1. One of the best places to start when learning photography is the ever-popular compositional guideline deemed the “rule of thirds.” The goal here is to divide your photographs up into nine equal segments and then use the intersections of those segments to place your subject. This will help to create a balanced composition and tends to add energy to your images. Of course, like every rule, there’s always an exception. Placing a subject in the direct center of the frame can create a dramatic impact but this usually works best in close up situations. Use this method sparingly. Just go out and play—try composing the same subject in a variety of methods to see what you like best.
(Above) Rule of thirds.
2. Photography is all about the light. In fact, photography is defined as the “recording of light” on film - or more commonly today, on computer chips. So how you use light, either from the sun, flash or reflector, is what makes or breaks a photograph. The correct use of light—and shadows—can create jaw-dropping results. (Thanks to modern cameras, if you don’t like what you see, you can erase and shoot again.) When possible, use a flexible reflector disc (or flash)—available from photo supply sources like B&H Photo—http://www.bhphotovideo.com to put light up under a cap, or increase the lighting on a difficult-to-photograph black bear.
3. Avoid simple snapshots—study the object you will photograph. If it’s a dead deer, remember to hide the tongue, remove blood and make it look lifelike. Hunters should not sit on the animal but kneel behind or beside it for the best images. Be careful of where and how you place any firearm: Make sure the muzzle is pointed in a safe direction and that the action is open. Also, think about the perceived angle. Often, even though a gun may in fact be pointing away from a hunter, the two-dimensional nature of a photo can play tricks and make it appear as if it were pointed at them.
4. Backgrounds can benefit…or detract. Study all the details and avoid objects—like tree limbs—that may seem to grow out of subjects’ heads or that loom behind them. Remember that you can often choose your background—and move the object to a more scenic area. Photos of deer taken in trucks, or while the deer swings on a game pole, almost never turn out well. Prop the animal up or place it on its stomach if it has been field-dressed.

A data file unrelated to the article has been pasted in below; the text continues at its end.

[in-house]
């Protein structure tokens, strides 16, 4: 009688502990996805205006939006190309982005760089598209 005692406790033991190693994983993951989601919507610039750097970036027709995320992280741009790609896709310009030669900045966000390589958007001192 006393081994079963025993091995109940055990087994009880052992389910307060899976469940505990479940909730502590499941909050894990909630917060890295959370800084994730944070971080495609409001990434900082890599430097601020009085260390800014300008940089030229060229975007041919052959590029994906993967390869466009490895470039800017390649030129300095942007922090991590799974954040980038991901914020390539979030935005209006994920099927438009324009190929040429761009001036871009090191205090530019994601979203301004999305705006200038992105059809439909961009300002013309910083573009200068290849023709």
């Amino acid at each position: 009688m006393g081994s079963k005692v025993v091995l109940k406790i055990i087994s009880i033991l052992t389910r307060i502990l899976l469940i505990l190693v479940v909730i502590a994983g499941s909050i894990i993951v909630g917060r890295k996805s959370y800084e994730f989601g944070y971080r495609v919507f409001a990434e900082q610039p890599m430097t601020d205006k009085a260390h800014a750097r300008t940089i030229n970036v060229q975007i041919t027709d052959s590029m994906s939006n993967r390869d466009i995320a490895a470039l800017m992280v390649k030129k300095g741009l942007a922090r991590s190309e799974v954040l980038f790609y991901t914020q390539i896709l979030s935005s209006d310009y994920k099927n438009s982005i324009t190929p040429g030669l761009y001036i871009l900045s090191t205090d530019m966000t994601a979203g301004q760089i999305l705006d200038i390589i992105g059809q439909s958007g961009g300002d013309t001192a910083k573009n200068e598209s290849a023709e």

5. The angle advantage: Use angles to draw more attention. Note that lying on the ground and shooting up can make an object appear bigger, and climbing a ladder or tree and shooting down can make an object appear much smaller. Don’t forget very close-up shots for unique perspectives.
6. Clarity and crispness is best achieved by holding the camera VERY steady. For the best sharpness, use a tripod. Tripods are a photographer’s best friend. Don’t want to cart a huge tripod out with you? Look for a mini tripod that can be attached to a tree branch, like Joby Gorillapod (http://joby.com/gorillapod). These are fun, light, easy to use, and can fit in your pocket.
7. If you want to get in the image, use a timer. Most cameras have timers. Simply place the camera on your tripod, set the timer release, and jump in.
8. Close-ups count: Again, to capture the hunting action and help tell a story through images, take close-up photographs of glove-covered hands operating a box call, blowing a duck call or a hunter kneeling behind and placing a turkey decoy in the ground or tossing out a duck call. Get in tight. Make sure the hunter is dressed in hunting clothes.
9. Don’t trash it up: Never include things such as cans, gut piles or trashcans in an image.
10. Be a vampire—nearly: The last and first hours of the day often offer the “soft” light that stages great images. Avoid shooting at high noon on a bright, sunny day.
11. Cap shadows: The biggest problem with any photo involving a hunter is when they’re wearing a cap. These cast shadows over the hunter’s face and can “black out” the subject’s face in any image. Ask the hunter to push their cap back—way back or use a flash and get low to the ground to capture the image. You may not think it’s necessary to use a flash when it’s really bright and sunny out, but that’s one of the best times to use one. It will even out the shadows on your subject’s face and keep the background from getting too bright.
12. Geared to go: While camera bags are handy, these also invite thieves and scream, “Here’s an expensive camera and costly gear!” Use a plain canvas gym or travel bag to cover a smaller camera bag, or consider a camera backpack that looks like a standard daypack.
13. Small bags: Life as a camera can be rough, and water is their enemy. Consider using small dry bags—sold in camping supply outlets—to store camera body and lenses. These come in bright colors so you’ll notice if it’s left on the ground.